While some of the important elements of a regional multilateral security regime could evolve before the resolution of the Israeli-Palestinian conflict, it appears unlikely that a full scale security system could be agreed upon in the absence of at least some management of this conflict. For example, partial Israeli withdrawals from the territories coupled with limited intermediate agreements between Israel and the PA, etc.

The Geography of a Middle Eastern Security Regime
Another important issue is the geographic delimitation of such a regime. It is possible that different kinds of regimes, or parts of regimes, will apply to different parts of the region. Should Iran be included in such a future security regime? This depends on several factors. For example, the extent to which Iran would continue to be strategically involved in the region and its willingness to become part of regional security regime; the type of security threat Iran poses towards other regional states and its perception of security threats directed at her. Similarly, in practical political and strategic terms, the Maghreb (North African Arab states) lies outside the boundaries of such a security regime. The Maghreb countries have their own internal issues and security concerns, and, in addition, a special relationship with Europe and the Mediterranean concept. Because of this, their inclusion might overburden and complicate the gradual creation of such a regime and by the same token not serve their own security needs. On the other hand, a lot depends on their willingness, or lack thereof, to join a Middle Eastern regime.

The External Powers
A future security regime will be a regional one, but external powers will also play an important role, first and foremost the US. It is already a dominant power (and in some respects a hegemonic one) in the region and it has much more influence on regional inter-state relations than any other external power. For example, efforts to curb the nuclear developments in Iran and the development of weapons of mass destruction in Libya were carried out primarily on the back of the war in Iraq and American projection of power. France, Germany and the UK also played an important role in bringing about the change in Iran's nuclear stance, demonstrating their importance. The UK played a central role in the negotiations with Libya. These two examples serve to show how the European powers could play a constructive role alongside the US (as the leading external power) in the creation of a regional security regime.

Objectives and Possibilities
As mentioned before, many bilateral security arrangements have been agreed over the years between Israel and her Arab neighbors. Some of them contributed to stability, and some collapsed. At present formal limited security regimes exist between Egypt and Israel and between Jordan and Israel. Within the context of the Madrid process, the Arms Control and Regional Security (ACRS) committee was formed, and this operated until 1995. A revival of this body, or a similar one, could serve as a platform for negotiations about the eventual creation of a regional security regime. It is noteworthy that the Road Map provides for reactivation of ACRS. This indicates the understanding that such a body is important for the future stability of the region, and it could ultimately provide part of the system of guarantees for a possible Israeli-Palestinian agreement.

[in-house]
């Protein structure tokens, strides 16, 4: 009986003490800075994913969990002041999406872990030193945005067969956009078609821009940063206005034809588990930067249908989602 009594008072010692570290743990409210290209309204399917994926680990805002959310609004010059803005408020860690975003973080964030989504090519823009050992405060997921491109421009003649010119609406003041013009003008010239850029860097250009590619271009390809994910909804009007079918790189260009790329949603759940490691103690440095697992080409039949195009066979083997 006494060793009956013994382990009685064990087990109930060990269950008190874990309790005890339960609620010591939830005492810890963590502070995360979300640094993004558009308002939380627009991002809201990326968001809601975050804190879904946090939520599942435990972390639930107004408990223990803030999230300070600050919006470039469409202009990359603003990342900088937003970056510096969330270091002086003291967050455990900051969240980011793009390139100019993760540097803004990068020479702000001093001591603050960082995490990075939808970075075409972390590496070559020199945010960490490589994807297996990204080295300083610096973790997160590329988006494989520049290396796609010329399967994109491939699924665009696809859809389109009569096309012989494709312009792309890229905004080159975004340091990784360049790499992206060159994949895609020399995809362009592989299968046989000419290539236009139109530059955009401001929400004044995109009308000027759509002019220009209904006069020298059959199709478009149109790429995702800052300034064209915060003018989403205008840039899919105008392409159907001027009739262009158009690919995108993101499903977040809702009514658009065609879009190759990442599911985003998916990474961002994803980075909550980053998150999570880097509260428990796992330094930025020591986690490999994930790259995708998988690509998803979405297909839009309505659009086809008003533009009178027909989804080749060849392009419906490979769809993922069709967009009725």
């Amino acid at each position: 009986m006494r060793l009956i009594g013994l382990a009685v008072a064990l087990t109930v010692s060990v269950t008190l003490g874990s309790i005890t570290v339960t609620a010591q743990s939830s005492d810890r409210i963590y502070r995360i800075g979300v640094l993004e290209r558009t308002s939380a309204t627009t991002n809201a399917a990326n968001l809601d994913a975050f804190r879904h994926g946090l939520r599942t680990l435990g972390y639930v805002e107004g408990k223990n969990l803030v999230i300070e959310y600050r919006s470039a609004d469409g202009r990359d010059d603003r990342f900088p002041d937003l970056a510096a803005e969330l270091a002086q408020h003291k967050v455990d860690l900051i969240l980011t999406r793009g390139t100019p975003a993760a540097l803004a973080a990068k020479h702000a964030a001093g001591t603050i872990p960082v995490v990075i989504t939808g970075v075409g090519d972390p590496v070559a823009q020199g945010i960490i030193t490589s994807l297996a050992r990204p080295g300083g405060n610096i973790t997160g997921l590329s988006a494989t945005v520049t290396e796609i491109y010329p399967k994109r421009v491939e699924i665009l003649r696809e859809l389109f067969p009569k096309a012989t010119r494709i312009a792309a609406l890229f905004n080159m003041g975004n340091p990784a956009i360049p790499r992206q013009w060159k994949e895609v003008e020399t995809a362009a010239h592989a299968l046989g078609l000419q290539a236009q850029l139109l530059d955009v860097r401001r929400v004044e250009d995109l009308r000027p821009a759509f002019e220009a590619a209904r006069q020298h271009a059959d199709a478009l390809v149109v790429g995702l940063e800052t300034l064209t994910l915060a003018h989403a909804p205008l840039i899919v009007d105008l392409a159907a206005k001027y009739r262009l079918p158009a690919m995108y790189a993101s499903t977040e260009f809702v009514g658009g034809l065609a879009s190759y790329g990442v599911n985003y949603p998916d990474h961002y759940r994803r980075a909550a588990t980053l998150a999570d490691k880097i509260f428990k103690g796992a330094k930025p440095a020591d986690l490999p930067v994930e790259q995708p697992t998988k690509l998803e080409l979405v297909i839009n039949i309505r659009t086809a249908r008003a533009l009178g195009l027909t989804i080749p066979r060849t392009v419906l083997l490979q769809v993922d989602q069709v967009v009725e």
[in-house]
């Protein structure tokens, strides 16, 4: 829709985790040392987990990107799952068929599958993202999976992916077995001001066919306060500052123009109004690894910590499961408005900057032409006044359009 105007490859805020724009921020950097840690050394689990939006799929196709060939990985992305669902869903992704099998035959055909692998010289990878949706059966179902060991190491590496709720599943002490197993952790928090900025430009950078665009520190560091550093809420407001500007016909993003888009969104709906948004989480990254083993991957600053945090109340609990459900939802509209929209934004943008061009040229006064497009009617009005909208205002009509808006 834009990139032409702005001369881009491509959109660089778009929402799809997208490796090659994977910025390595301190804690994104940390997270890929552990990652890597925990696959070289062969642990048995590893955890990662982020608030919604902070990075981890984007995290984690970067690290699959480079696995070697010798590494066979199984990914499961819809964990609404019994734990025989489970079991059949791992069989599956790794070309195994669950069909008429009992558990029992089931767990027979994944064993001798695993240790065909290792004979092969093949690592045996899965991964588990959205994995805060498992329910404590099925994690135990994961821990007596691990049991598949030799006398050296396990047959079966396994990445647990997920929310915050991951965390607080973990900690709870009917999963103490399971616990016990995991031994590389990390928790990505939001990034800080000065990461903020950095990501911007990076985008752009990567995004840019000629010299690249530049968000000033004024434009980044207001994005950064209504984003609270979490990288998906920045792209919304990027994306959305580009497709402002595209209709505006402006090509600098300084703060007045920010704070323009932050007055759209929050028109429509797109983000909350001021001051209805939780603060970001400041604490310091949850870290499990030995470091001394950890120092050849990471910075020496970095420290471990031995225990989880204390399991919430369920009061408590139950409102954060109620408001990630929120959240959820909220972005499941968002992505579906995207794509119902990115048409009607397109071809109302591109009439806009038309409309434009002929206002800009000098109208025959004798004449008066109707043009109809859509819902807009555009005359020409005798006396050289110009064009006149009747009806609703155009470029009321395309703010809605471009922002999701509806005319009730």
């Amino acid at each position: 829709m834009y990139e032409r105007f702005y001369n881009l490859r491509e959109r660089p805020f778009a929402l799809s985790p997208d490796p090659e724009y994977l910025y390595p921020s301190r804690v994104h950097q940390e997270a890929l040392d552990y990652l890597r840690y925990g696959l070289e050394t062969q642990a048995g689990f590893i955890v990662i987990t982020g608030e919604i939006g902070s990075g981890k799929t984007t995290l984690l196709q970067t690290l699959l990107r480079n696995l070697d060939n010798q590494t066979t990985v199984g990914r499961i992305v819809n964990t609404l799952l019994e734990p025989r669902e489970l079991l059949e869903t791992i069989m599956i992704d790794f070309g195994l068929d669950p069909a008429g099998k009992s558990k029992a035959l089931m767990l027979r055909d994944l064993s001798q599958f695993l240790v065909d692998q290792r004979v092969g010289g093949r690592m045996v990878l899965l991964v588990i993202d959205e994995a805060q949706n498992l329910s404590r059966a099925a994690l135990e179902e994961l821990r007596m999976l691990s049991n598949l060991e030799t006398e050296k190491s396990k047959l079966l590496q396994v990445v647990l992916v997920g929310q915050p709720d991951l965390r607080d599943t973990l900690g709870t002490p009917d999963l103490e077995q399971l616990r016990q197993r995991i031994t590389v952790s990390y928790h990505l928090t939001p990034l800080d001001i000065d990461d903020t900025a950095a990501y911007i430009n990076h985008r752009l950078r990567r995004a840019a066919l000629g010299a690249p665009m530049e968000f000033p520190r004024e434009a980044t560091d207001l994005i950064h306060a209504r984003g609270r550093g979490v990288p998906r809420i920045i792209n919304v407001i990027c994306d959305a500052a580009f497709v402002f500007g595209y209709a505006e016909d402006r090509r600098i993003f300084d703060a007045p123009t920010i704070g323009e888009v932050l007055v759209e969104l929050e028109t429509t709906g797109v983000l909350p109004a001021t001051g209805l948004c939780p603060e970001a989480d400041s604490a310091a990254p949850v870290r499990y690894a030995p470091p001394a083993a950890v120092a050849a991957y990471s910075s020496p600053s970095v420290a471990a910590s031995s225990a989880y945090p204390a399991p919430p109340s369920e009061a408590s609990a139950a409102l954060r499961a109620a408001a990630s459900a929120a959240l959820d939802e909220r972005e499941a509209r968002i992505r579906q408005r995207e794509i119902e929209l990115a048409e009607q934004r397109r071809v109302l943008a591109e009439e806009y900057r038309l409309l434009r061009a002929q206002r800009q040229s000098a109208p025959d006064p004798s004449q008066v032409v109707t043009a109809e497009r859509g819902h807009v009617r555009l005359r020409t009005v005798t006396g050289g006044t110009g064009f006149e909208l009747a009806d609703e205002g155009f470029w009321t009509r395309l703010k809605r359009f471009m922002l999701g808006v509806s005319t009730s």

A regional security regime should ultimately combine the different sets of bilateral security arrangements that exist, as well as mechanisms for regional crisis management and arms control. Steps towards that had already been discussed and partly agreed upon in ACRS, but these negotiations should be revived and further advanced.
Within the context of arms control, one of the obvious issues would be the question of restrictions on WMD. Clearly there are deep differences on this question between Israel and some of the Arab states, primarily Egypt. Though the issue has already been extensively discussed, it appears that further elaboration of the subject, and especially in view of the regional changes following the war in Iraq, is called for.
Needless to say, the exact avenues such a regime might take and the content of its various dimensions should be the subject of long, detailed and continuous discussions, learning and debate. Permanent forums should be created to discuss these questions. One might also add that possibly (though by no means necessarily) the very existence of such forums and the emergence of the regime could serve as an important input into advancing political relations among the parties.

Additional Possibilities
The eventual creation of a Middle East security regime should not preclude formal security relationships between regional states and external powers. Similarly, it is possible that over time, a regional regime could form formal security connections with other multilateral security structures. It is possible that the Middle East security regime could establish a formal relationship in some matters with NATO or (though this would be less significant) with the OSCE.
Finally, what is important to reemphasize is that the more secure the regional environment is perceived to be by the regional powers, the greater the likelihood that their policies will move towards mutual confidence, eventual compromise and possibly even political cooperation. Such confidence depends, in the first place, on each state's defense capabilities. A regional security regime serves as an additional, and important, building bloc in the self-confidence of all parties.